Bal, Alice-May and Kaz share their experiences of going back to work after their breast cancer treatment.
Alice-May: I made my work more flexible
Follow Alice-May on Instagram @alicemaypurkiss
Alice-May decided to become a freelance writer after her treatment was completed, this allowed her to be flexible with her working approach and gradually build-up her client base as she continued to recover.
‘I registered as self-employed a few weeks after I finished my treatment for breast cancer, but I had a period of a month or so where I allowed myself the time and space to breathe and process what I had been through before easing back into things.
‘As I went self-employed, I didn't have a "phased return" as such, but I was able to start slowly and steadily building-up my client base at a pace I was comfortable with – so I guess it was my own phased return to work in a way.
‘I was incredibly anxious about going back to work which was why I made the decision not to return to full-time employment but to take control of my own workload. It meant I didn't need to answer to anyone and I could ease back into work at my own pace. That's not to say going freelance rather than going back to full-time work was easy, but I felt like I was in a lot more control than if I had had a "boss" to go back to.
‘I have found it particularly difficult because I was doing really well in my career before I got sick, but I hadn't really had the chance to establish myself as a professional, so I feel like I'm playing catch up to recover the time that cancer took from me.
‘I think the best advice I can give is go at your own pace if you can. Remember that you're the one who knows your experience and your body best so trust that you know what's best for you. Be honest with your employers about what you can feasibly manage and prepare yourself for the fact you might not be able to do as much as you hope straight away. You might be able to – which is great – but don't be too hard on yourself.
‘Getting back to work after breast cancer, especially at a young age, can feel quite overwhelming so kindness is key!’
Bal: I had no purpose in life
Follow Bal on Instagram @balnanray
Bal returned to work in financial services after taking 15 months off for her breast cancer treatment. She found that a six-month phased return to work and the support of her employer allowed her to gradually get back into working life.
‘I felt very lost and had no purpose in life, emotions were all over the place. My employers were and are still very supportive, having time off was never an issue.
‘I felt very strange when I went back into the office, I didn’t feel part of the team, even though my colleagues were very supportive. I kept thinking that I couldn’t keep up with the work, as my mind was filled with feelings of failure, not being able to do my job like I used to, being very slow to grasp basic tasks that I was really fast and accurate at before diagnosis, and over sensitive that my colleagues/bosses were treading carefully by not giving me complicated work.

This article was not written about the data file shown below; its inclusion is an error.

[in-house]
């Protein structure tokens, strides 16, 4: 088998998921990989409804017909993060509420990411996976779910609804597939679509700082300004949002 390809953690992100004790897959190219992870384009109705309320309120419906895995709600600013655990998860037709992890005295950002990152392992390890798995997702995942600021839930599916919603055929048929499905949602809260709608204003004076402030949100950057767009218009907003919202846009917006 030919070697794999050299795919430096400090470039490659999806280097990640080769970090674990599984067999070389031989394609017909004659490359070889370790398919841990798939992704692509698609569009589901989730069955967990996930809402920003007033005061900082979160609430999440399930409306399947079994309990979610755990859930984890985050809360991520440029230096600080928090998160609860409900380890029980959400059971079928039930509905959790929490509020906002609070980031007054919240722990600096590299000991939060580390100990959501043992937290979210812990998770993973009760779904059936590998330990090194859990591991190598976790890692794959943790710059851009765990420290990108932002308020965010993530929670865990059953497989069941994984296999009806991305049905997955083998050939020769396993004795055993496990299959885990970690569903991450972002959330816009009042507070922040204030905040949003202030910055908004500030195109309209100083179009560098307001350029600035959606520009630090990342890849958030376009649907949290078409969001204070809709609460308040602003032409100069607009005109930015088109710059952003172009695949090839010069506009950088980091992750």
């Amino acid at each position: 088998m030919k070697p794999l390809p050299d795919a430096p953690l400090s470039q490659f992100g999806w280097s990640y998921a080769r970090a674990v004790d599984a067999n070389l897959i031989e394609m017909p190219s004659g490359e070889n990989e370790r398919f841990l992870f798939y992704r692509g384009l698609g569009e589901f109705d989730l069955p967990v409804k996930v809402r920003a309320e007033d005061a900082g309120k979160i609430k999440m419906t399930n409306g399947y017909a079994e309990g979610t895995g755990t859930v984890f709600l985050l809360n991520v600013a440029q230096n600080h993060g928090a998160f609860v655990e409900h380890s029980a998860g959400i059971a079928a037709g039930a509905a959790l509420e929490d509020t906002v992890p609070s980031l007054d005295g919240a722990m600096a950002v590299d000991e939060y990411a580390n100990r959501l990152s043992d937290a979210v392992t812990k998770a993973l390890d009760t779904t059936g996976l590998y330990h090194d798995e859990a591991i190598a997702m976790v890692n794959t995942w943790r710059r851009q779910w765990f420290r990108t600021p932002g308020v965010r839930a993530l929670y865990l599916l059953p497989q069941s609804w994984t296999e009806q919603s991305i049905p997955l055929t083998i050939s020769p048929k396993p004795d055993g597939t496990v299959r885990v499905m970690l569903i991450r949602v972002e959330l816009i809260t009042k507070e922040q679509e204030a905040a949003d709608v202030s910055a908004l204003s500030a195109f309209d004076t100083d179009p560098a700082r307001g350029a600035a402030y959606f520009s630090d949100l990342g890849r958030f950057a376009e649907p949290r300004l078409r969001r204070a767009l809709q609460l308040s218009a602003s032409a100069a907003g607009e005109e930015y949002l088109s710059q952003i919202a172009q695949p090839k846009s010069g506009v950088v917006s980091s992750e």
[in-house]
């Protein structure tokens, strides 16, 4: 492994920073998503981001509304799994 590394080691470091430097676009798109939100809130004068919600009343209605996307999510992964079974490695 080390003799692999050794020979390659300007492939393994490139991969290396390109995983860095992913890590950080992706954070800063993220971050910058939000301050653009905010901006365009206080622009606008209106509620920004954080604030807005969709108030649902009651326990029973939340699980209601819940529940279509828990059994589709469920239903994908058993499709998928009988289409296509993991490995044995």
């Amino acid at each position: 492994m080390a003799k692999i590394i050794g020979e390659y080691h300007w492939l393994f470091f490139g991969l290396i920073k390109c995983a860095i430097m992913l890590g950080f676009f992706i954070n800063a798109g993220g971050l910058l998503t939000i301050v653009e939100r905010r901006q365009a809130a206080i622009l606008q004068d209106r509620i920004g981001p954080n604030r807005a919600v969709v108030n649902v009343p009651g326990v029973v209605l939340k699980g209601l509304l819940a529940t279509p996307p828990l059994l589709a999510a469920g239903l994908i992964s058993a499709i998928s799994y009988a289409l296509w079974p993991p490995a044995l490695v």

‘Time is a great healer, take it slowly and try not to be superwoman! Take baby steps, one day at a time and remember to ask for help, it’s not a sign of weakness but a sign of self-care. Be selfish, learn to put yourself first and say no to demands that you know you cannot manage.
‘Listen to your body and rest if needed. Look after yourself as life is a one-time opportunity, so use it well.’
Kaz: I was desperate for a new routine after hospital treatment
Follow Kaz on Instagram @kazfoncette
Kaz struggled with anxiety when she returned to work after treatment. Her new-found work routine helped her move forward.
‘Going back to work after treatment was a big deal for me. I had so many questions and scenarios running through my mind, which kept triggering my anxiety. The main question at the front of my mind was, ‘Will I be able to cope?’
‘The moment eventually came when treatment all ended, and I only had the Herceptin left to complete. Although my body was still recovering from chemotherapy and radiotherapy, I felt a little lost. I felt like I had come to the end of a fixed-term contract, without having an exit interview for the closure I needed.
‘I decided to go back to work. Not only for my ever-drying pockets or my mental health, but also for a new routine that I was desperately hoping for.
‘I needed to get out of the ‘I'm a very sick person’ mode, and transition to the ‘I'm now cancer-free and must move on with my life’ mode. The easiest way was to grab onto a new routine... and fast.
‘I wanted to relearn what work, and a tiring day in the office, were like. I wanted to relearn what contact with healthy people, being on someone else's clock, and being an independent woman were like. I wanted to relearn what conversations that didn't involve ‘cancer chat’ were like.
‘I like waking up to something other than a hospital appointment, and I like feeling useful again. Useful in something that I’m good at.’
Find more tips on adapting to life after hospital-based treatment in BECCA, our free app.